Red Flags for Forced Sexual Labour
The financial sector plays an important role in combatting forced sexual servitude by helping to identify the roles and activities of the criminals involved.
Coordinator/Ally Red Flags
A coordinator is the central figure who forces victims into sexual servitude. Trusted allies assist with the logistics of controlling numerous victims.
Financial indicators displayed by coordinators may include:
- cash withdrawals from coordinators’ accounts to pay workers;
- lack of business-related expenses and transactions present in coordinators’ accounts;
- payments to multiple online merchants or classified sites, which can be as high as $10,000 per month;
- regular payments to hotels or short-term accommodation providers, that total over $2,000 per month;
- receiving frequent third-party ATM cash deposits from multiple locations in Australia, usually amounts of between $200 and $800 per transaction;
- receiving domestic transfers predominantly from third party males, as payment for sexual services. Payments may range between approximately $100 and $800 per transaction, with an average of $250.
Payment patterns that indicate the running of an illegal sex work business include:
- luxury spending habits and gambling activity;
- purchases that are inconsistent with the customer profile, such as clothing, make-up, beauty products and services, and lingerie;
- regular domestic transfers from the same third party;
- regular domestic transfers predominantly to third party females, likely to be workers potentially providing sexual services;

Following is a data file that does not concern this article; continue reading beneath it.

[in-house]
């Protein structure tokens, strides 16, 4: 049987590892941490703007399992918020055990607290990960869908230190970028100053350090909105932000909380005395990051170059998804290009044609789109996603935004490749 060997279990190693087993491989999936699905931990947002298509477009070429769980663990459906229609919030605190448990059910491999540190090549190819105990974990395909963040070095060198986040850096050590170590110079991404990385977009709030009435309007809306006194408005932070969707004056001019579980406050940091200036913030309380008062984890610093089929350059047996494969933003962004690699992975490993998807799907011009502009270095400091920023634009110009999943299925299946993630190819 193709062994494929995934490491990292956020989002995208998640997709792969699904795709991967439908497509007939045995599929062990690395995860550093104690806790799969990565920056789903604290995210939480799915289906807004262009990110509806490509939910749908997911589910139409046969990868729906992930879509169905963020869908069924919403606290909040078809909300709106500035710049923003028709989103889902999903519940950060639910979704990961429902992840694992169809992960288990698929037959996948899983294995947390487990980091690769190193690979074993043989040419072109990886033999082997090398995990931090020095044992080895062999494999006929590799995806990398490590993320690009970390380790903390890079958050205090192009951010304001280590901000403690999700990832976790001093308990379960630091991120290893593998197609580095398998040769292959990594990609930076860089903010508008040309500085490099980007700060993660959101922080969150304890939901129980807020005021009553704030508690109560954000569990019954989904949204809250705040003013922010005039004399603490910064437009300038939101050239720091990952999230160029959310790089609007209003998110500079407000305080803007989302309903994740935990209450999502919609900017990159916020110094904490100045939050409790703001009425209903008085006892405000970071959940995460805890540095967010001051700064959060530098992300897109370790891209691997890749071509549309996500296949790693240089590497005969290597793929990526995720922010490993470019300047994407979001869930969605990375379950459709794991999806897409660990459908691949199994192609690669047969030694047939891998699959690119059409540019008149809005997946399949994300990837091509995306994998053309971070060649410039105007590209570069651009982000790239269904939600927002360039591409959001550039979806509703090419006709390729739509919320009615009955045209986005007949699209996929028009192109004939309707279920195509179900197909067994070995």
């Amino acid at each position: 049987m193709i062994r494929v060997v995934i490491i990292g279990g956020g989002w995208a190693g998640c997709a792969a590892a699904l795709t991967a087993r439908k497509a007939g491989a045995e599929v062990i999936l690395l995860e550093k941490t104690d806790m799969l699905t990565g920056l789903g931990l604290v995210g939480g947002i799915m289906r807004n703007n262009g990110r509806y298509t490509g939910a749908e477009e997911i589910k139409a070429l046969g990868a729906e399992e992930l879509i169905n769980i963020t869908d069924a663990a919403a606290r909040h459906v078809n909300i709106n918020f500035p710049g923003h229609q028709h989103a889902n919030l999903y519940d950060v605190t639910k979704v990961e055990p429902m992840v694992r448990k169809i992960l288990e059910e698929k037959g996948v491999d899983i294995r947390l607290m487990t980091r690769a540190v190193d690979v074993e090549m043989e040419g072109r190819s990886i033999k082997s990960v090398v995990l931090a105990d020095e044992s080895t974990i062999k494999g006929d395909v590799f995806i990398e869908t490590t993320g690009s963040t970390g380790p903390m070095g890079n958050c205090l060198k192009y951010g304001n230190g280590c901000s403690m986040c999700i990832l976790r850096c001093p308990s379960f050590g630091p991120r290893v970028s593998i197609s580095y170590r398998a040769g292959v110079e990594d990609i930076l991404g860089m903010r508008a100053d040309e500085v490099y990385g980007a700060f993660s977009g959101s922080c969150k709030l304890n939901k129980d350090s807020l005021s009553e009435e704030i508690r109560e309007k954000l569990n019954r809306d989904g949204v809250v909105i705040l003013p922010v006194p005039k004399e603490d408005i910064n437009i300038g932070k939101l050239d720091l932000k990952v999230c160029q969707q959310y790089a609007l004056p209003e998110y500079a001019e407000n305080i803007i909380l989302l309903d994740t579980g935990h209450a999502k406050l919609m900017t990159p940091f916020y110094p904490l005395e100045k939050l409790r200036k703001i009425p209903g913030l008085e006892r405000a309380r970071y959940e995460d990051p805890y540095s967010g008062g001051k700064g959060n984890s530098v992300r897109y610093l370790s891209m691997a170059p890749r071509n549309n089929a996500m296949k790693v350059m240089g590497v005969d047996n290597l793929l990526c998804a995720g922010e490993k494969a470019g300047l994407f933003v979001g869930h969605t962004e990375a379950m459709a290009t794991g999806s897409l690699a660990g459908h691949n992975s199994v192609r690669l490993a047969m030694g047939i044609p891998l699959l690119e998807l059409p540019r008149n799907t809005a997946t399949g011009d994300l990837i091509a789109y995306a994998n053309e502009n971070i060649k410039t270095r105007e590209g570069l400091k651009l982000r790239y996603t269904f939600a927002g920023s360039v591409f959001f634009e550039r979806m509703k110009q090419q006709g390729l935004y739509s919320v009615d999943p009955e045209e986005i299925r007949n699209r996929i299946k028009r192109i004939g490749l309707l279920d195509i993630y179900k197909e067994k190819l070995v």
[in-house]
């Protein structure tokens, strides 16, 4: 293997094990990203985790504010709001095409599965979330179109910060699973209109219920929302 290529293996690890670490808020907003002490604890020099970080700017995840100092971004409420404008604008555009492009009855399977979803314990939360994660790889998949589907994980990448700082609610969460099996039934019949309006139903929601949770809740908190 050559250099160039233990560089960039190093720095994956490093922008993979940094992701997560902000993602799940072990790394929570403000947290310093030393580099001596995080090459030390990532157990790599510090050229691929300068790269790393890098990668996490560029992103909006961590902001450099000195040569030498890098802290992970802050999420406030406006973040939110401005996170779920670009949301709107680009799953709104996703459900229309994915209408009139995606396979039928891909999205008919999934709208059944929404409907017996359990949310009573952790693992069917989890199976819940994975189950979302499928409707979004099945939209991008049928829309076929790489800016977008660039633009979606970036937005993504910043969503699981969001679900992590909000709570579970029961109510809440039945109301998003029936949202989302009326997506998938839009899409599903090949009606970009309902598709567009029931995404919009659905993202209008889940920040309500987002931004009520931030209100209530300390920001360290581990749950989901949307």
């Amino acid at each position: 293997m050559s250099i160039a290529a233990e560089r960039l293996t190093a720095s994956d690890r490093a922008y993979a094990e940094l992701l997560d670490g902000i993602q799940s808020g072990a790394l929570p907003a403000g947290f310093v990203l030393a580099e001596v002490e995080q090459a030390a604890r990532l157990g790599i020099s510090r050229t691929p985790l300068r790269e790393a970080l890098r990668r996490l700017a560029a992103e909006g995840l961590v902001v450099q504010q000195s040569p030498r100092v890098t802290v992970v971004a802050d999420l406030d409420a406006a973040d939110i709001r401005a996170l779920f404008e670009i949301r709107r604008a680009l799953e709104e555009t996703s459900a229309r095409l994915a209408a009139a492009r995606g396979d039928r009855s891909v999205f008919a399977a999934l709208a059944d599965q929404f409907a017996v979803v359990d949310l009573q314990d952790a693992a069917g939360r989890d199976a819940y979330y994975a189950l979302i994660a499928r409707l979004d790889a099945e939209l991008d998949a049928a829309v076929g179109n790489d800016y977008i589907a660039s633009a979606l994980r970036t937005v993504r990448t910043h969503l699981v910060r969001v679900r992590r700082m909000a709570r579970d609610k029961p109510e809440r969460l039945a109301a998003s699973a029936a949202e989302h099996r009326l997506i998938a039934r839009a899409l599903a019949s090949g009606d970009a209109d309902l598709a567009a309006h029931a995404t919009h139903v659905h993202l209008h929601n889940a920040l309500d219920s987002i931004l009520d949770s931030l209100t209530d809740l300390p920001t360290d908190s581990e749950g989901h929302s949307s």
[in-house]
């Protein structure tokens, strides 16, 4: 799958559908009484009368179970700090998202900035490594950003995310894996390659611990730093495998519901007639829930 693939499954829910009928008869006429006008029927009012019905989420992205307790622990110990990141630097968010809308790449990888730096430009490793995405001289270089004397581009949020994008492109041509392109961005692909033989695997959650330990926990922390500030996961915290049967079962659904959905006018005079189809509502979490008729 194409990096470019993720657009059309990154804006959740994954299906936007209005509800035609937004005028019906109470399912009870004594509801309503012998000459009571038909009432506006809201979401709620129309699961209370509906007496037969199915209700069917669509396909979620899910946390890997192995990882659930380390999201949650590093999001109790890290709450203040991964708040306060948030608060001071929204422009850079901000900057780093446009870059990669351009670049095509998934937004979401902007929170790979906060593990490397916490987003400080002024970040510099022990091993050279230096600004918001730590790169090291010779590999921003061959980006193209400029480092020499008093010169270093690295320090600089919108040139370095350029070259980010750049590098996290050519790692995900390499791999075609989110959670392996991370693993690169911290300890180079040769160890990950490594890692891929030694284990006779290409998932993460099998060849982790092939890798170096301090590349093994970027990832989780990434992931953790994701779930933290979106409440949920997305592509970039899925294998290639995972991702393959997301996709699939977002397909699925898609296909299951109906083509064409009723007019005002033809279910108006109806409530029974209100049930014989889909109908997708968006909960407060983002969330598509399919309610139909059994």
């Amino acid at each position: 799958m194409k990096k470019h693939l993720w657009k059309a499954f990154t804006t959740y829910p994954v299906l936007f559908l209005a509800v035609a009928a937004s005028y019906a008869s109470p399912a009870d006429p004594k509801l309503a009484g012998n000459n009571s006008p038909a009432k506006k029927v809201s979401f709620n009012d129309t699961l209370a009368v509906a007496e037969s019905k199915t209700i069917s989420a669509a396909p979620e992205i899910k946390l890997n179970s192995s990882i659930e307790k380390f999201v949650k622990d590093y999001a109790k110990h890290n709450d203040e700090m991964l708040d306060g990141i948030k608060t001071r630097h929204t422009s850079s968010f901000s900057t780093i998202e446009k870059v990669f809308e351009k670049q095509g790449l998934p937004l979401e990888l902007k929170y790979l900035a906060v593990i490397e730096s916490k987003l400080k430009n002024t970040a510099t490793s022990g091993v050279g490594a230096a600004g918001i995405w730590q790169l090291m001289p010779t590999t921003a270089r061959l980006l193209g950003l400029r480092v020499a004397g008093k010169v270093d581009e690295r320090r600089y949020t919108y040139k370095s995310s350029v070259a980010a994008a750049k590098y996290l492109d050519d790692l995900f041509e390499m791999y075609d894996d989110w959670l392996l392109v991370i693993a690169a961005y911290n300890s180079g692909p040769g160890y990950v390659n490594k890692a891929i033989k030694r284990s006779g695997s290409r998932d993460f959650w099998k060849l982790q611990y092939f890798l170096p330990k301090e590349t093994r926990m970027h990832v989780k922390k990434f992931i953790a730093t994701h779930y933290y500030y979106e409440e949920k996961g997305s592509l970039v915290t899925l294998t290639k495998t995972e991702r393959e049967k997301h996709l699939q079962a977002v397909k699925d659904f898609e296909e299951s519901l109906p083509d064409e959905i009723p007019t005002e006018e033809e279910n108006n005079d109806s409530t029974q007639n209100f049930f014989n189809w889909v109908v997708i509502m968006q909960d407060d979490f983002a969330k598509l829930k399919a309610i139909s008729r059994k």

- high volumes of payments to rideshare companies (in excess of 15 transactions per month) to transport sex workers;
- frequent payments for pre-paid mobile phone top-ups. These payments can range from daily payments to a few payments a week;
- regular and large food or takeaway transactions indicative of provisions for multiple people.
Victim Red Flags
Financial indicators displayed by victims may include:
- receiving credit transfers from websites;
- receiving varying amounts but generally ranging from $1 to $200, with payment descriptions
relating to the name of the site;
- transferring these credits to a common third party who also receives payments from the site.
Payment Patterns and Methods
Victims’ payment patterns and methods may include but are not limited to:
- making cash deposits into personal and business accounts linked to brothels or sexual services;
- receiving domestic transfers from the same third party with minimal or no payment references;
- receiving multiple domestic transfers from one person with payment descriptions of ‘bills’, ‘rent’ and ‘house money’;
- cash deposits or unusual account activity with links to employment advertisements targeting overseas students;
- small domestic transfers to the coordinator; workers may reference their name in the payment details but may also leave it blank;
- receiving multiple third party credits or cash deposits and then transferring the majority of these funds to a single individual or business (such as a massage parlour or sex on premises business).